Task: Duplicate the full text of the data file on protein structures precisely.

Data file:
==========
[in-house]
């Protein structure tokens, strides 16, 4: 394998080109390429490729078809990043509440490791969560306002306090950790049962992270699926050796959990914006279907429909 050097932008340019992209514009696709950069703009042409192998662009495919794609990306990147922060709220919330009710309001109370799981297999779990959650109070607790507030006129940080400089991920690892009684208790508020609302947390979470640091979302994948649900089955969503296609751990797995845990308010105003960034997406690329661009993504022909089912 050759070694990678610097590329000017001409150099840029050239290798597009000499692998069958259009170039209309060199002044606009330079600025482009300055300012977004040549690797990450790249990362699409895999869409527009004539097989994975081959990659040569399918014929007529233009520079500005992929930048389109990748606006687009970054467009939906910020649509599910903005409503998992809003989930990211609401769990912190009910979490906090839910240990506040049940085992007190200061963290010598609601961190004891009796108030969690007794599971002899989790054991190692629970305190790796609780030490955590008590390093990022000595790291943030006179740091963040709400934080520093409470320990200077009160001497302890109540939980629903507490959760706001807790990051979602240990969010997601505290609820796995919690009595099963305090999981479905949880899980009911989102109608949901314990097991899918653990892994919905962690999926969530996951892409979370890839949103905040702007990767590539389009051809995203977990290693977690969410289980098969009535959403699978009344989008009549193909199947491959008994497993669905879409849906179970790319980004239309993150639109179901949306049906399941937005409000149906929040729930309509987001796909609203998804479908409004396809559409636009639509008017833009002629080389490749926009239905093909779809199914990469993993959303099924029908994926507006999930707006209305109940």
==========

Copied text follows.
[in-house]
């Protein structure tokens, strides 16, 4: 394998080109390429490729078809990043509440490791969560306002306090950790049962992270699926050796959990914006279907429909 050097932008340019992209514009696709950069703009042409192998662009495919794609990306990147922060709220919330009710309001109370799981297999779990959650109070607790507030006129940080400089991920690892009684208790508020609302947390979470640091979302994948649900089955969503296609751990797995845990308010105003960034997406690329661009993504022909089912 050759070694990678610097590329000017001409150099840029050239290798597009000499692998069958259009170039209309060199002044606009330079600025482009300055300012977004040549690797990450790249990362699409895999869409527009004539097989994975081959990659040569399918014929007529233009520079500005992929930048389109990748606006687009970054467009939906910020649509599910903005409503998992809003989930990211609401769990912190009910979490906090839910240990506040049940085992007190200061963290010598609601961190004891009796108030969690007794599971002899989790054991190692629970305190790796609780030490955590008590390093990022000595790291943030006179740091963040709400934080520093409470320990200077009160001497302890109540939980629903507490959760706001807790990051979602240990969010997601505290609820796995919690009595099963305090999981479905949880899980009911989102109608949901314990097991899918653990892994919905962690999926969530996951892409979370890839949103905040702007990767590539389009051809995203977990290693977690969410289980098969009535959403699978009344989008009549193909199947491959008994497993669905879409849906179970790319980004239309993150639109179901949306049906399941937005409000149906929040729930309509987001796909609203998804479908409004396809559409636009639509008017833009002629080389490749926009239905093909779809199914990469993993959303099924029908994926507006999930707006209305109940």